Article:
Silver Edge PachysandraPachysandra terminalis ‘Variegata’
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Pachysandra terminalis ‘Variegata’
Outdoor Growing zone
Partial Sun, Shade
The Silver Edge Pachysandra is a great groundcover plant, spreading slowly into a low mat of glossy leaves, brightened by their sparkling white edges. It brightens shady places beneath shrubs and trees, or along paths, and it can spill out of planter boxes and pots as well. It is reliably evergreen, and always looks great, forming a dense, weed-proof carpet that needs no trimming or special attention at all.
The Silver Edge Pachysandra will grow with some sun in cooler zones, but it prefers light shade, or the leaves will yellow and fade. It grows in all but the darkest spots in your garden, bringing brightness to the dullest corner. It isn’t invasive, it’s pest free, untroubled by deer and needs absolutely no attention to grow well.
Groundcovers are incredibly valuable in every garden, not only for reduce areas where weeding is needed, but for adding an extra dimension or level to your garden layout. A garden without visible soil, and with a variety of surfaces over the beds, has a lush, mature and established look that you can’t get any other way. So don’t forget to include groundcovers in your garden layout as much as you can, not just for those awkward areas where you can’t find anything else to grow. Most groundcovers are green, but it can be great to bring light and brightness to those lower levels, and that’s where the Silver Edge Pachysandra is so useful. The common green pachysandra is a well-known and reliable groundcover, but this variety, which as the name suggests has a bold white stripe down the side of the leaves, really brightens up those spaces beneath your shrubs and trees, or borders a walkway in a charming fashion. There are so many spots in every garden where it could be useful, we bet you have one too.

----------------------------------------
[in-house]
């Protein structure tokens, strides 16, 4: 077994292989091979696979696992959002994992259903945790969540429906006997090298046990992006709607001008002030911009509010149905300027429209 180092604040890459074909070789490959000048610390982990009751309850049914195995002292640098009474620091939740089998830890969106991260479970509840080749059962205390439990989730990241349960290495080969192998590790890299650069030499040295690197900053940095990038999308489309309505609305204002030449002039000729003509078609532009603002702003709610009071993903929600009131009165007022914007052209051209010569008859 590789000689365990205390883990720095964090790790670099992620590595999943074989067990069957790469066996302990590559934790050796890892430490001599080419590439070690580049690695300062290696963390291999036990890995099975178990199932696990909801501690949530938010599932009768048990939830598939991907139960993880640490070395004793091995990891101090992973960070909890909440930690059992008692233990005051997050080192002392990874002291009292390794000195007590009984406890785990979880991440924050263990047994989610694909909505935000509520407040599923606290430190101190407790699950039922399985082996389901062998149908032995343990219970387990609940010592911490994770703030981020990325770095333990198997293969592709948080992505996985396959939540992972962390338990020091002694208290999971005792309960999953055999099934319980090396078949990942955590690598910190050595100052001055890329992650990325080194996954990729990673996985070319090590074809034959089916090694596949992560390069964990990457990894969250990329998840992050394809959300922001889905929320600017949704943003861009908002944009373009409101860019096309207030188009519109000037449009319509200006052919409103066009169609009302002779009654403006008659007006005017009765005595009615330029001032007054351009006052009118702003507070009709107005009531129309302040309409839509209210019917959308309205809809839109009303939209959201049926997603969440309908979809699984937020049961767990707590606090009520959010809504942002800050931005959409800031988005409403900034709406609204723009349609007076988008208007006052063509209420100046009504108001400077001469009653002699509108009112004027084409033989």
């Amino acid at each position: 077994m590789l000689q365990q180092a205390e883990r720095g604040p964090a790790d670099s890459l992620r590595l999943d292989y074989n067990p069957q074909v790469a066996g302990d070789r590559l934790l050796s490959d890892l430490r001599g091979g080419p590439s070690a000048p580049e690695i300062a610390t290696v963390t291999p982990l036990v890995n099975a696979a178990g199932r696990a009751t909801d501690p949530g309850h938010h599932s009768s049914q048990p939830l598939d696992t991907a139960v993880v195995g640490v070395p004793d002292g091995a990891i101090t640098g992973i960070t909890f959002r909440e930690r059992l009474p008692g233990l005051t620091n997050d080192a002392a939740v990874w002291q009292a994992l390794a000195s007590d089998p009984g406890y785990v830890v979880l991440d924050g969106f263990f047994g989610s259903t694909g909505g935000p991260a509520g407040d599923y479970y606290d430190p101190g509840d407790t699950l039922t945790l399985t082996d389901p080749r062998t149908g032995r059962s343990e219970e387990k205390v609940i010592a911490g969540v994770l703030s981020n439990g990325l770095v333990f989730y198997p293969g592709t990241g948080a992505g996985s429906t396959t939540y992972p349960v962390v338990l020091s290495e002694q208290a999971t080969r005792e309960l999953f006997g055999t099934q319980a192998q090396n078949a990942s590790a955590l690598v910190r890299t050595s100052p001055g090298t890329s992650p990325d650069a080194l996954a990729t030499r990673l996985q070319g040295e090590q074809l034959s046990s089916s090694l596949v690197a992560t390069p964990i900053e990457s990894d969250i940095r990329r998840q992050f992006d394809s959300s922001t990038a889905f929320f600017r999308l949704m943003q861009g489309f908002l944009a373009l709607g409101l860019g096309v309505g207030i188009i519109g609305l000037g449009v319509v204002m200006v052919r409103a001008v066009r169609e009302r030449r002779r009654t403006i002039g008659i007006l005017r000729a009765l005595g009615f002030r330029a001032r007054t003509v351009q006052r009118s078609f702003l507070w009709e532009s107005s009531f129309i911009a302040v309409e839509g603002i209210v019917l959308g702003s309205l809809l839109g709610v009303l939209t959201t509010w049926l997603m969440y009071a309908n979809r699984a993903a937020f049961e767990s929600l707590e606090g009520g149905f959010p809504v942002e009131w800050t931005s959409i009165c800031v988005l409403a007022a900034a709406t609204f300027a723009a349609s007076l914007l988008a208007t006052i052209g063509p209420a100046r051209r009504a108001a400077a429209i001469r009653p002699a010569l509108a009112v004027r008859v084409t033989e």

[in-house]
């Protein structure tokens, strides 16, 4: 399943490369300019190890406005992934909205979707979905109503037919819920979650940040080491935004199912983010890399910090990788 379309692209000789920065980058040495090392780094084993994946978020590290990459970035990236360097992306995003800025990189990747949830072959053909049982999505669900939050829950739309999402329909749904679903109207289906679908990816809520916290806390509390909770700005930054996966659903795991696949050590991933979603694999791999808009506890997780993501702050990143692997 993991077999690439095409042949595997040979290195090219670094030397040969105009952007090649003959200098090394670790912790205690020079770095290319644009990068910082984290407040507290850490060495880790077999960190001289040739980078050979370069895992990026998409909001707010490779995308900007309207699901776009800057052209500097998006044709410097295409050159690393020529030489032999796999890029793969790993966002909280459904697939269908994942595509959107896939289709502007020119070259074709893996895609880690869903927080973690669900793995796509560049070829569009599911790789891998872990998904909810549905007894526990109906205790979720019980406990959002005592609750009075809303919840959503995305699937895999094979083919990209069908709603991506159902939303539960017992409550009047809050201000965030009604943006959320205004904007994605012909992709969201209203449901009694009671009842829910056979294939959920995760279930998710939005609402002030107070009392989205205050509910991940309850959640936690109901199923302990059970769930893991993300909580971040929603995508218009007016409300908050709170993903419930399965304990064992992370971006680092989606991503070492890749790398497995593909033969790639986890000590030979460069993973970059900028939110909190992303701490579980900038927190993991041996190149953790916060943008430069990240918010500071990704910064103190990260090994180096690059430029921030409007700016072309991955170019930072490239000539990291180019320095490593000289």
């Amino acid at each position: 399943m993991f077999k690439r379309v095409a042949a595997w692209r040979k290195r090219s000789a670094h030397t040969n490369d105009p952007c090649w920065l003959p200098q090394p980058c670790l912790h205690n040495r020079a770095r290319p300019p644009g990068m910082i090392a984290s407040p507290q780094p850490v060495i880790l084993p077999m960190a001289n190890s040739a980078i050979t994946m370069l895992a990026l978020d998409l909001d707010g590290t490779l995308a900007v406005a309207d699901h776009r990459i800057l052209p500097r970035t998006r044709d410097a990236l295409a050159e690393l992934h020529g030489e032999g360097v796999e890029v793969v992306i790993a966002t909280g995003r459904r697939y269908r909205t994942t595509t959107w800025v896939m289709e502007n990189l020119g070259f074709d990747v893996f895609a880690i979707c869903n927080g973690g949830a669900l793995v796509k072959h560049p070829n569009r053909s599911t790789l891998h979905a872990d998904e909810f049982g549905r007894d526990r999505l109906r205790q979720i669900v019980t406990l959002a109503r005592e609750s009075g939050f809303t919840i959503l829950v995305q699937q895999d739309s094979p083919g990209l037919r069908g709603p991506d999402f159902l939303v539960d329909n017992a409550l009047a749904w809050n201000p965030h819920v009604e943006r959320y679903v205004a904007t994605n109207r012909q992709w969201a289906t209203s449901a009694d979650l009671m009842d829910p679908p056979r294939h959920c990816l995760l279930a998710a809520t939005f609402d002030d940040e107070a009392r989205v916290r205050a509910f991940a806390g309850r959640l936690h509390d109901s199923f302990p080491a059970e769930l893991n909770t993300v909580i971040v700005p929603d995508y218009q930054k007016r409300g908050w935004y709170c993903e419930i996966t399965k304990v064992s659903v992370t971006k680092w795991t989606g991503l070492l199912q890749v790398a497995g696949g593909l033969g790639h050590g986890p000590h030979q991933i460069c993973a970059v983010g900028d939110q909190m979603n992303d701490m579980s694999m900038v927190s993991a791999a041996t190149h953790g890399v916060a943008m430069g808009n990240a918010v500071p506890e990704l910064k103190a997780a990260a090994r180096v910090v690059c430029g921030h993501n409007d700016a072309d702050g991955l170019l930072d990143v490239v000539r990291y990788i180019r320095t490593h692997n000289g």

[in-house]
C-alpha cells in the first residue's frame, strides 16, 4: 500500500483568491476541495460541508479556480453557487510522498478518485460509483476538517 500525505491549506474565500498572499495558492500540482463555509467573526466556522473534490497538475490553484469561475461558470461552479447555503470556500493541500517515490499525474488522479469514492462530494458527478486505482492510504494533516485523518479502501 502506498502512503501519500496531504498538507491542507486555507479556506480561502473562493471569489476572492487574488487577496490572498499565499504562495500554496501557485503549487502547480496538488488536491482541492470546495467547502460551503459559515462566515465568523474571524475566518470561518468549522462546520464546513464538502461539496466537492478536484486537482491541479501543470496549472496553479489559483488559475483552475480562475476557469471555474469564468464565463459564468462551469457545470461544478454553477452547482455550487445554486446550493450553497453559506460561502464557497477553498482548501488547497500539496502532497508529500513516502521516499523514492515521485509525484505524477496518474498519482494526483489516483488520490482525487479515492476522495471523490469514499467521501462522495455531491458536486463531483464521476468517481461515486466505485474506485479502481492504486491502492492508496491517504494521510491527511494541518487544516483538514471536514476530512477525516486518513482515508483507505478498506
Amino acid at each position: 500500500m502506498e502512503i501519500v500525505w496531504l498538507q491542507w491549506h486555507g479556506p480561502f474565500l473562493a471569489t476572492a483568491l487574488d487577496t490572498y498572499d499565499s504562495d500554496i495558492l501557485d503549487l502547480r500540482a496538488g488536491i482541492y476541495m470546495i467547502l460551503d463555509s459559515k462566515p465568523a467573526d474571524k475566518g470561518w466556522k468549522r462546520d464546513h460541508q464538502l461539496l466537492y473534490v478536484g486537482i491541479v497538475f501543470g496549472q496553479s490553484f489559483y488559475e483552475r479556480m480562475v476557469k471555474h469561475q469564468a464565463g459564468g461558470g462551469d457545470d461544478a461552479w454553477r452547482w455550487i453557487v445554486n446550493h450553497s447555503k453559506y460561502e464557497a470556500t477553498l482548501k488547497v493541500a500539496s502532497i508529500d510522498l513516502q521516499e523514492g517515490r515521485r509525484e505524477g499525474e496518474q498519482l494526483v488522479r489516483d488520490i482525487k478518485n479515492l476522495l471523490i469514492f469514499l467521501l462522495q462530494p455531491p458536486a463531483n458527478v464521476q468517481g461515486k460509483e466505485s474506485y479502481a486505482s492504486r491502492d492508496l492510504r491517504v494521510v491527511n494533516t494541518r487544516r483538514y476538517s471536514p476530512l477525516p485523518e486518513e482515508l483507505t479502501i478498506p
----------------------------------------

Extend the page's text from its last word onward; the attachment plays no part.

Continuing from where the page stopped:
The Silver Edge Pachysandra is a low-growing evergreen groundcover that rises just 6 or 8 inches above the ground, and spreads slowly outwards so that in time a single plant could be 3 feet across. It spreads slowly by the stems trailing across the ground, and also by underground stems, which send up green shoots as they grow outwards It is a little less vigorous than the ordinary green pachysandra, which means it’s ideal for smaller spaces, or when you don’t want to have it spilling out too much. The trailing stems are about ¼ inch thick, and they only thicken a little with age. They are hidden by the dense foliage, with leaves that are leathery, thick and glossy, around 2 inches long and arranged in whorls at the ends of the stems. Each leaf has a triangular base, broadening out to a rounded tip divided into several shallow lobes or serrations. The leaves are a mid-green, and along the edges is a white stripe of varying width. Typically around the edges, sometimes the white zone is wider and covers a larger part of the stem. This variety doesn’t flower profusely, but in March or through spring you will see short stems above the leaves with curious white flowers on them. These are not showy, but closer examination shows they are interesting, and also pleasantly perfumed.